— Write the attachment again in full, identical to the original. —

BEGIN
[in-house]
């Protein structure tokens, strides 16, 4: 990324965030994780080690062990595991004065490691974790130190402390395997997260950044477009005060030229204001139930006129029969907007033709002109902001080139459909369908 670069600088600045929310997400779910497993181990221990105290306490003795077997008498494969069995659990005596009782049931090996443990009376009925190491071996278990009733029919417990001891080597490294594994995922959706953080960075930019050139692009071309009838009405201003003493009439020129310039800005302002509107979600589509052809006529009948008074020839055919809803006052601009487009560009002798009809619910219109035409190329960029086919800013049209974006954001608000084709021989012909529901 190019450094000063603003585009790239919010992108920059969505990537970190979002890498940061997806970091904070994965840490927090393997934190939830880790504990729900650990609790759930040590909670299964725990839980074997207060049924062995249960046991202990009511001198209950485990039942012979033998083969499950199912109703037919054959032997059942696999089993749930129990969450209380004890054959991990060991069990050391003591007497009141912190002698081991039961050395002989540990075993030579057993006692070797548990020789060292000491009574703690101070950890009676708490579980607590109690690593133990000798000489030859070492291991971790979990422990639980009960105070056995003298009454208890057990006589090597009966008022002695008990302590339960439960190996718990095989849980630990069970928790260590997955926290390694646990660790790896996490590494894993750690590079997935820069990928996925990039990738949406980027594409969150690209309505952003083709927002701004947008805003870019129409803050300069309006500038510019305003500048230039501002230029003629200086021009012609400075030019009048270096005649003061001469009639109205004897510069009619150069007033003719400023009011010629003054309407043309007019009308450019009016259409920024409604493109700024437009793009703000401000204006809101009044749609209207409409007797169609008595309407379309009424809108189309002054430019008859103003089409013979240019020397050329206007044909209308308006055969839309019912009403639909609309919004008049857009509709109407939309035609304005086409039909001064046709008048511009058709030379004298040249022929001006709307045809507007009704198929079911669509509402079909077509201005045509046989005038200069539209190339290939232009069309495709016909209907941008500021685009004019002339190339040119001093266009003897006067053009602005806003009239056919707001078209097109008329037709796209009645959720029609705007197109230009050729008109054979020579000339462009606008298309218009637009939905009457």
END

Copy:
[in-house]
């Protein structure tokens, strides 16, 4: 990324965030994780080690062990595991004065490691974790130190402390395997997260950044477009005060030229204001139930006129029969907007033709002109902001080139459909369908 670069600088600045929310997400779910497993181990221990105290306490003795077997008498494969069995659990005596009782049931090996443990009376009925190491071996278990009733029919417990001891080597490294594994995922959706953080960075930019050139692009071309009838009405201003003493009439020129310039800005302002509107979600589509052809006529009948008074020839055919809803006052601009487009560009002798009809619910219109035409190329960029086919800013049209974006954001608000084709021989012909529901 190019450094000063603003585009790239919010992108920059969505990537970190979002890498940061997806970091904070994965840490927090393997934190939830880790504990729900650990609790759930040590909670299964725990839980074997207060049924062995249960046991202990009511001198209950485990039942012979033998083969499950199912109703037919054959032997059942696999089993749930129990969450209380004890054959991990060991069990050391003591007497009141912190002698081991039961050395002989540990075993030579057993006692070797548990020789060292000491009574703690101070950890009676708490579980607590109690690593133990000798000489030859070492291991971790979990422990639980009960105070056995003298009454208890057990006589090597009966008022002695008990302590339960439960190996718990095989849980630990069970928790260590997955926290390694646990660790790896996490590494894993750690590079997935820069990928996925990039990738949406980027594409969150690209309505952003083709927002701004947008805003870019129409803050300069309006500038510019305003500048230039501002230029003629200086021009012609400075030019009048270096005649003061001469009639109205004897510069009619150069007033003719400023009011010629003054309407043309007019009308450019009016259409920024409604493109700024437009793009703000401000204006809101009044749609209207409409007797169609008595309407379309009424809108189309002054430019008859103003089409013979240019020397050329206007044909209308308006055969839309019912009403639909609309919004008049857009509709109407939309035609304005086409039909001064046709008048511009058709030379004298040249022929001006709307045809507007009704198929079911669509509402079909077509201005045509046989005038200069539209190339290939232009069309495709016909209907941008500021685009004019002339190339040119001093266009003897006067053009602005806003009239056919707001078209097109008329037709796209009645959720029609705007197109230009050729008109054979020579000339462009606008298309218009637009939905009457």